The Impact of the Cloud on the Mobile Worker and the Organization

By James Sena.

Published by The Technology Collection

Format Price
Article: Print $US10.00
Article: Electronic $US5.00

Technology, computers, the Internet, and the World Wide Web are an accepted part of survival and success in the business world. Their acceptance means that organizations must exist and function competitively and profitably in the virtual world of cyberspace. Today work is becoming less defined as a place where one goes to, and by what one does. There has been a rapid shift in workplace dynamics with workers outside the traditional office boundaries. Already organizations of all sizes are taking advantage of anytime, anywhere access; Web services; and social networking features to boost employee collaboration, improve customer service and speed decision-making. providing organization’s with a competitive edge.
Like previous technology waves mobile devices are actually a godsend for productivity and collaboration. The increase in the number of mobile workers and the trend for individuals to work on- the-go requires the need to be connected ” and to interact with business-critical information by means of the “cloud. Every organization has a distinct threshold for absorbing change. This threshold ultimately determines the pace at which many initiatives can be implelemented and accepted. When considering the mobile worker both IT and the organization need to understand the supply and demand of change and anticipate appropriately.
This paper explores the changing environments of the corporation and the impact of this “cloud” on mobile workers and their affiliated organization(s). Mobile workers can be found in a variety of work settings with varying degrees of virtuality and mobility. The roles and composition of the mobile work force are delineated and investigated; the need for corporate oversight, security and governance are discussed. Overarching these work settings is the use and deployment of the cloud. The cloud is defined and a taxonomy presented which ties directly to the mobile workers and their various needs and activities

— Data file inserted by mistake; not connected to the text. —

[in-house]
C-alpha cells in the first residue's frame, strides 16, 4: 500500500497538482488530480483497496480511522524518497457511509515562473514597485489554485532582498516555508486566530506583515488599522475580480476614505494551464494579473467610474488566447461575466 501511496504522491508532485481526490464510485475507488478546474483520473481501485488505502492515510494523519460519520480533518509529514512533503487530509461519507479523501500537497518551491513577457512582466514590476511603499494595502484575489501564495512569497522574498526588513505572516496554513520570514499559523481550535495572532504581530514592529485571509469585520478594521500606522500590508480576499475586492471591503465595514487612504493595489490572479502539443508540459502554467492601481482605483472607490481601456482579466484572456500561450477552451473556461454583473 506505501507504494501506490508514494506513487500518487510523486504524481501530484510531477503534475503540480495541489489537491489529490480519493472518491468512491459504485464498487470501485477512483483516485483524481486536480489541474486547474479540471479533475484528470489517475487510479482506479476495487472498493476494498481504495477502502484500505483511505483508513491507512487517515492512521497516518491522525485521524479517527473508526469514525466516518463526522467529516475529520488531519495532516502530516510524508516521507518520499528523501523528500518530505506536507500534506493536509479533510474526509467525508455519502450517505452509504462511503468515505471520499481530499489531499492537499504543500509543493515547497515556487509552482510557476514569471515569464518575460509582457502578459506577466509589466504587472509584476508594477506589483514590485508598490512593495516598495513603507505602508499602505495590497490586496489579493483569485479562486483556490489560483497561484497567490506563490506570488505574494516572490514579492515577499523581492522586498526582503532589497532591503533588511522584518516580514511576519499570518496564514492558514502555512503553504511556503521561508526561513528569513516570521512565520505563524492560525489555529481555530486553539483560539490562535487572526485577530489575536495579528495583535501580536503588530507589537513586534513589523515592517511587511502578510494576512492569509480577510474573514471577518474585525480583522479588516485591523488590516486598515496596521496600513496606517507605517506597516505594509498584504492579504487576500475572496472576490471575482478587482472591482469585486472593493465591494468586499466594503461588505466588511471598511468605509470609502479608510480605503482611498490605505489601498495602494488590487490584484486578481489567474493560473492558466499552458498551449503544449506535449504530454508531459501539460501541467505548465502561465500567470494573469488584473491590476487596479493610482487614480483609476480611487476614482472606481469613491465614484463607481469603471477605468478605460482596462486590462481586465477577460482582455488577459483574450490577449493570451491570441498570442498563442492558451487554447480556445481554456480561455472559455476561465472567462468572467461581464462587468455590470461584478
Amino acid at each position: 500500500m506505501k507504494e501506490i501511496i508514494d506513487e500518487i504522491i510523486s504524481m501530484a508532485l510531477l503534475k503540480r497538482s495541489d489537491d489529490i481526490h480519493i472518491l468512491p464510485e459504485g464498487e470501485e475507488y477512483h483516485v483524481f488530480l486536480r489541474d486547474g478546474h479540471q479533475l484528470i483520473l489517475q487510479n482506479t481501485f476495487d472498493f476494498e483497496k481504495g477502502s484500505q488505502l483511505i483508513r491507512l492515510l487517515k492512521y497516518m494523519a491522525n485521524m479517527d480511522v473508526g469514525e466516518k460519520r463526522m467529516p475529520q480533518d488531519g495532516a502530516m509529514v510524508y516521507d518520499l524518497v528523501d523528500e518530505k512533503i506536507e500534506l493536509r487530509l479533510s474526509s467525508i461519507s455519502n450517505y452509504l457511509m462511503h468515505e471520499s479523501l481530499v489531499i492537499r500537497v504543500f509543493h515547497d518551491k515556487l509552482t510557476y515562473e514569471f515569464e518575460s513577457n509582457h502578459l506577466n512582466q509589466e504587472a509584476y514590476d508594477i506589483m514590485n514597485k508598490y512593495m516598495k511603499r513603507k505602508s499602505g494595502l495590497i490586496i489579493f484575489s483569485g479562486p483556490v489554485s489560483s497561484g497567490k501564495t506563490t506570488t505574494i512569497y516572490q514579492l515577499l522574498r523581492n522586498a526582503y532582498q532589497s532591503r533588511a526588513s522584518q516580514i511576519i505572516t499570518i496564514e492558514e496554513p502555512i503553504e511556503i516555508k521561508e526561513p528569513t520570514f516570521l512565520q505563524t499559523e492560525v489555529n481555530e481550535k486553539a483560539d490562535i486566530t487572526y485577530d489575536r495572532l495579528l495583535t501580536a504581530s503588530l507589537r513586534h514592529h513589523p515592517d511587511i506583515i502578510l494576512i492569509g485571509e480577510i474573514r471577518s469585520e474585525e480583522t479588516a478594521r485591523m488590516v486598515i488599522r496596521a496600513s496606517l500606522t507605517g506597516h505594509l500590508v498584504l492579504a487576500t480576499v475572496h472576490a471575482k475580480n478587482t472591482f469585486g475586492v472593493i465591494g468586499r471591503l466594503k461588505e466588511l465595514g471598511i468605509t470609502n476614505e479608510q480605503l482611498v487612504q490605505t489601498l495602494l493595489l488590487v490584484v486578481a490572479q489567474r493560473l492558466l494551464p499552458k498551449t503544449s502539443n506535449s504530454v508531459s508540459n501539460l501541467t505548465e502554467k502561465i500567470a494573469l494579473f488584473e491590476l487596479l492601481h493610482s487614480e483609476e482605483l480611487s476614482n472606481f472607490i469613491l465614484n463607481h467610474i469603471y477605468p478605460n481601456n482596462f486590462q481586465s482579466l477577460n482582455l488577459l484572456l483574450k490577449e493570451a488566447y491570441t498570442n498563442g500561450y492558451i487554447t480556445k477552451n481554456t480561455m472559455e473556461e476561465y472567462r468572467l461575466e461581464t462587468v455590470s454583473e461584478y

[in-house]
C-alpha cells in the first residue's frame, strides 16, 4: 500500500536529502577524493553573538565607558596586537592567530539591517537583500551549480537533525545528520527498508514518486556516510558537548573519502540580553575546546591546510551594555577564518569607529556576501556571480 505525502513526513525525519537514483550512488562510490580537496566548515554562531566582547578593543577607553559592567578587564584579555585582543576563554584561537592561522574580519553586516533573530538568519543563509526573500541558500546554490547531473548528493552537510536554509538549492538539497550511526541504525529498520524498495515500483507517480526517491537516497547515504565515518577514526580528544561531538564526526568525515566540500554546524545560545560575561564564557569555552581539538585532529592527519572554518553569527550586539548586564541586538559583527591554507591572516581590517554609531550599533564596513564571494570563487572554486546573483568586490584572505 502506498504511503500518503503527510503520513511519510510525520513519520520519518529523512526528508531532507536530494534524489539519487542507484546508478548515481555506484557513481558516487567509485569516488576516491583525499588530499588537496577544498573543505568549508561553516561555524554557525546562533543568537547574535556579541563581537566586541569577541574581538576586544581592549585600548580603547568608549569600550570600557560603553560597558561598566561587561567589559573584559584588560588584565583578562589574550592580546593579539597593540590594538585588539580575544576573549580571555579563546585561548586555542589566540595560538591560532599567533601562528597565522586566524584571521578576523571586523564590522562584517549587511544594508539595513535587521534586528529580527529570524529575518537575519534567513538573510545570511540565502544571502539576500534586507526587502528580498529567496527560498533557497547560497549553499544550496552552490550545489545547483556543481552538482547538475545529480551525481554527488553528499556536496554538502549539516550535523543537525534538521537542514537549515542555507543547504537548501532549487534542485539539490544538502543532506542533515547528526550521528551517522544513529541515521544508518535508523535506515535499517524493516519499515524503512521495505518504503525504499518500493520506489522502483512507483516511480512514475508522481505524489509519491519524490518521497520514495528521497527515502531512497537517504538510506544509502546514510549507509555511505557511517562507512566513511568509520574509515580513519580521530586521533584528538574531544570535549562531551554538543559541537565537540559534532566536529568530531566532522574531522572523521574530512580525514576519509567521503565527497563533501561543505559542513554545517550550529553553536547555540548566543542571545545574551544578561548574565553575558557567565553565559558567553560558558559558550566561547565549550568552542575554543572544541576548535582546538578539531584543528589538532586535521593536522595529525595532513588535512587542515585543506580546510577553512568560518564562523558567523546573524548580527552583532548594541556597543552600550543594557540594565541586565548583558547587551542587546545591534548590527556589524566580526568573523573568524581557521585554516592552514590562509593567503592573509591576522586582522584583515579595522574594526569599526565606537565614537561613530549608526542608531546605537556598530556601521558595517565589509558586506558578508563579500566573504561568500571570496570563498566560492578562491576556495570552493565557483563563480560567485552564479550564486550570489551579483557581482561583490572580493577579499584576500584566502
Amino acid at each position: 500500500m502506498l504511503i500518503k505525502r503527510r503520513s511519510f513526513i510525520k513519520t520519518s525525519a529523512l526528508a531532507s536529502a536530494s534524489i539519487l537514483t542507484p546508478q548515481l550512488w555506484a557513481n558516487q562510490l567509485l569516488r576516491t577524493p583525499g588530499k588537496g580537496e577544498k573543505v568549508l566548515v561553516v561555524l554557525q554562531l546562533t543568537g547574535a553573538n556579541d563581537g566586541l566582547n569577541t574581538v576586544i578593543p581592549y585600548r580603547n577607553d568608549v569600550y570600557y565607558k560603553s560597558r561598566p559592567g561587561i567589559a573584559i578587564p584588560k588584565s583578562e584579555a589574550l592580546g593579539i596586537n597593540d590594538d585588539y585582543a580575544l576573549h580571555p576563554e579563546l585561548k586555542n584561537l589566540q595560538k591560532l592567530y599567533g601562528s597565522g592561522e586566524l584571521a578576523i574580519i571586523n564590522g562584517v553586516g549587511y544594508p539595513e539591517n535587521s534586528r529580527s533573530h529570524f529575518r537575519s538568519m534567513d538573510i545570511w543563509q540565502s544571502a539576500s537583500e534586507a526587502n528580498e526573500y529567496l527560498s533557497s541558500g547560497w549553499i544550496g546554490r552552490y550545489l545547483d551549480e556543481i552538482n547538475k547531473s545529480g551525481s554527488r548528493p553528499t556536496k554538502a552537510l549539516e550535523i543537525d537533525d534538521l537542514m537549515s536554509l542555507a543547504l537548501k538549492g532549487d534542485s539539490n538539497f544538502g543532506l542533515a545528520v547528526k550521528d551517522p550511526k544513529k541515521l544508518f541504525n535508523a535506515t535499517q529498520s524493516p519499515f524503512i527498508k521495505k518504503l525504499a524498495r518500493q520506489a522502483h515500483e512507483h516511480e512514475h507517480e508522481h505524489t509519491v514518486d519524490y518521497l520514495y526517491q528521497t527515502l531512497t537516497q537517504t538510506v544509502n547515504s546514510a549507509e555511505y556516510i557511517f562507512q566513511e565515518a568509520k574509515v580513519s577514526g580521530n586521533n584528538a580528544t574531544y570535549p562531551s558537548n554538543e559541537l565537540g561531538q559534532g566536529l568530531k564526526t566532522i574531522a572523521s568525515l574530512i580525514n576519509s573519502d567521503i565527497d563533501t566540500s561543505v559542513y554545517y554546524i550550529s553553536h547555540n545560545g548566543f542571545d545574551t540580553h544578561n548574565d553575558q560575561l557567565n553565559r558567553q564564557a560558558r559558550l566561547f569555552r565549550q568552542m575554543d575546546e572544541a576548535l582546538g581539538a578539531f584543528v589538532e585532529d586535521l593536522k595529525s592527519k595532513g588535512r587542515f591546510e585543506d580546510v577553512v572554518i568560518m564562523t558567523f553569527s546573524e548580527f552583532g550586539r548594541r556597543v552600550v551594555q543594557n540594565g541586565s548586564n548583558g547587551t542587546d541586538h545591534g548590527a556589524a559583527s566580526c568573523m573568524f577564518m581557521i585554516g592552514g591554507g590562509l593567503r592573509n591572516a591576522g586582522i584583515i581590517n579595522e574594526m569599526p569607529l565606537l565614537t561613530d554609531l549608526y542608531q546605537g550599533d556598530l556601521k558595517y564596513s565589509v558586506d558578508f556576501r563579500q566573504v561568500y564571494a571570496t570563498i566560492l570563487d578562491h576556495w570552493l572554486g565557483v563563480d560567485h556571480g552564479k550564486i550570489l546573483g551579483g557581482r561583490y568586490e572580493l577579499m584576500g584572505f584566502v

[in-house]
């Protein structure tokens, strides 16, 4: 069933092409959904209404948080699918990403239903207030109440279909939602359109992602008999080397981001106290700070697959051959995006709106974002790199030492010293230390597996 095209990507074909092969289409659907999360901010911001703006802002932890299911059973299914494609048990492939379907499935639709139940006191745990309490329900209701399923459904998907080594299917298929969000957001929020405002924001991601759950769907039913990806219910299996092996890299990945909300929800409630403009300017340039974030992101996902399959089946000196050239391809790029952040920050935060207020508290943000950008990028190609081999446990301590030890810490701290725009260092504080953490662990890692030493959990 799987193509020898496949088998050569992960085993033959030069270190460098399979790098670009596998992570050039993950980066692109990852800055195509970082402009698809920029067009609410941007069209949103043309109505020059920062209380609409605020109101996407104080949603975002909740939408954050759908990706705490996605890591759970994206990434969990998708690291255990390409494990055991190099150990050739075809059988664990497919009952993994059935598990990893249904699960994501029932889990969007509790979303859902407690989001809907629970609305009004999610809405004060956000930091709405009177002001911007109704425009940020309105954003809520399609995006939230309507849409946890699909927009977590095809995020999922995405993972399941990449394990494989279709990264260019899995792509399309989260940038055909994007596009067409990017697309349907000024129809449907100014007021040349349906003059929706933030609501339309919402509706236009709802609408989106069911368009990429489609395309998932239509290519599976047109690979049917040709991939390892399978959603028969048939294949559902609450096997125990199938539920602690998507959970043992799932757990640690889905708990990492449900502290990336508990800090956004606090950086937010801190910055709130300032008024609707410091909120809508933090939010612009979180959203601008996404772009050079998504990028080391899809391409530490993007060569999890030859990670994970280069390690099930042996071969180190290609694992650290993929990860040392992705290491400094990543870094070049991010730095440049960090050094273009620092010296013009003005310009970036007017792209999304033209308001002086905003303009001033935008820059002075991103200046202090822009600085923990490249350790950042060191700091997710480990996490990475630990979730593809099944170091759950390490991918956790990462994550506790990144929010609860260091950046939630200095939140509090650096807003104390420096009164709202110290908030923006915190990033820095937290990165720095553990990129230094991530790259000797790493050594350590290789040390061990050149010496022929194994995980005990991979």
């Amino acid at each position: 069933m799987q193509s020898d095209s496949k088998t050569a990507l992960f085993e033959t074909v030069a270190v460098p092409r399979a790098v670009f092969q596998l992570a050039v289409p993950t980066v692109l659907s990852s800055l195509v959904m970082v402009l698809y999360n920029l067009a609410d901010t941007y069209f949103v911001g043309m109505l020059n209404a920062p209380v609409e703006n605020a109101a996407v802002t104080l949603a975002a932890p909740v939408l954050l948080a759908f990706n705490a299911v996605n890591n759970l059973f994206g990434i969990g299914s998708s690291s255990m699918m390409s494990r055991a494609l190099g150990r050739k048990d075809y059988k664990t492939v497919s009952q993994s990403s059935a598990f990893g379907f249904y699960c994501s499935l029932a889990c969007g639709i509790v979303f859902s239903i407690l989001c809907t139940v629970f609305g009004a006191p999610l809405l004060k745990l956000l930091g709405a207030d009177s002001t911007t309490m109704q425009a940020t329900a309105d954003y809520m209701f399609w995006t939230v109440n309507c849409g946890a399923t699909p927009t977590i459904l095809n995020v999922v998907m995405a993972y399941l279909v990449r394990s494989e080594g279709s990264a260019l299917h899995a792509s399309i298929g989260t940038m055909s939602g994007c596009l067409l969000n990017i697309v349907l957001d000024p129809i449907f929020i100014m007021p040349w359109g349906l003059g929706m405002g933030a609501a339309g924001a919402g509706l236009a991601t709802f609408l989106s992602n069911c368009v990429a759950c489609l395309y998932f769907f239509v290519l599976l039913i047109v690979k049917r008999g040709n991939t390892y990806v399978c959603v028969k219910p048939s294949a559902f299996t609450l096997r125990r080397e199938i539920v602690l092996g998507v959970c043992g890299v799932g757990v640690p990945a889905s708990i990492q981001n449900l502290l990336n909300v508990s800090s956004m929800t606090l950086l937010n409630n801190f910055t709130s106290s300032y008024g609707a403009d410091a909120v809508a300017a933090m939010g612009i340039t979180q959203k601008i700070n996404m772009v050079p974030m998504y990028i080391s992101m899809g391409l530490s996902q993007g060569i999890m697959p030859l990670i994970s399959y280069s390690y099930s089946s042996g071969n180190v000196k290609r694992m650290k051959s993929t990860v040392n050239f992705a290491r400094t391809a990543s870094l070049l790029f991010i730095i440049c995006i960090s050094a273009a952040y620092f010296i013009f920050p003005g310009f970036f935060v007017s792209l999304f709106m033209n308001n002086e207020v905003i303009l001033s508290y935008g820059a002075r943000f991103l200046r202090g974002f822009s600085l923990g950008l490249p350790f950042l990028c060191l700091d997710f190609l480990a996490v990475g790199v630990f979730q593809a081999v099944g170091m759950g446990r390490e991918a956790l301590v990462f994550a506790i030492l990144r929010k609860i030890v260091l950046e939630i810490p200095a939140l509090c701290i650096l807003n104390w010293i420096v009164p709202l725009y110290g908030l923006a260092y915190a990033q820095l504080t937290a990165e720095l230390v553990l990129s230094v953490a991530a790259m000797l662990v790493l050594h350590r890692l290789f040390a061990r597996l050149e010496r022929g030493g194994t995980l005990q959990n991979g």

Keywords: Mobile Worker(s), The Cloud, The Changing Organization

International Journal of Technology, Knowledge and Society, Volume 9, Issue 1, pp.61-71. Article: Print (Spiral Bound). Article: Electronic (PDF File; 517.268KB).

Dr. James Sena

Professor of Management and Information Systems, Orfalea College of Business, California Polytechnic State University, San Luis Obispo, CA, USA

Professor of Management & Information Systems. Education includes a Ph.D. in Management Information Systems, awarded by the University of Kentucky, as well as a Master's Degree in Information Science from the University of Dayton. Received an MBA specializing in Operations Research from Xavier University of Ohio, complimented by Graduate work in Actuarial Science at the University of Iowa. Earned a Bachelor's in Mathematics from Xavier University of Ohio. Teaching specializations include Organization Systems and Technology, Project Management, Computer Security. Network Systems, Java, Data Structures, Management Information Systems, Decision Support and Expert Systems, Operations research, Data Warehouse & Data Mining. Research interests include Knowledge Management, CISCO Network Management; Agent-based components; Platform Architectures; Sustainable Work Systems; Process Analysis and Reengineering, Research and Development of group decision making and organizational analysis computer software. Use of Windows software development tools to create management support systems - Visual Studio, Java, MS Excel & Access, and impact of computer-based information technologies. Dr. Sena has published articles in the areas of Computer Security, Learning Mechanisms, Sustainable Work Systems, knowledge Management, Intellectual Capital, Accounting Information Systems, Deployment of Software Tools in Organizations, Impact and Assessment of Local Area Networks in Organizations, Expert Systems, Decision Support Systems, Impact and Assessment of Information Technologies on Organizations.


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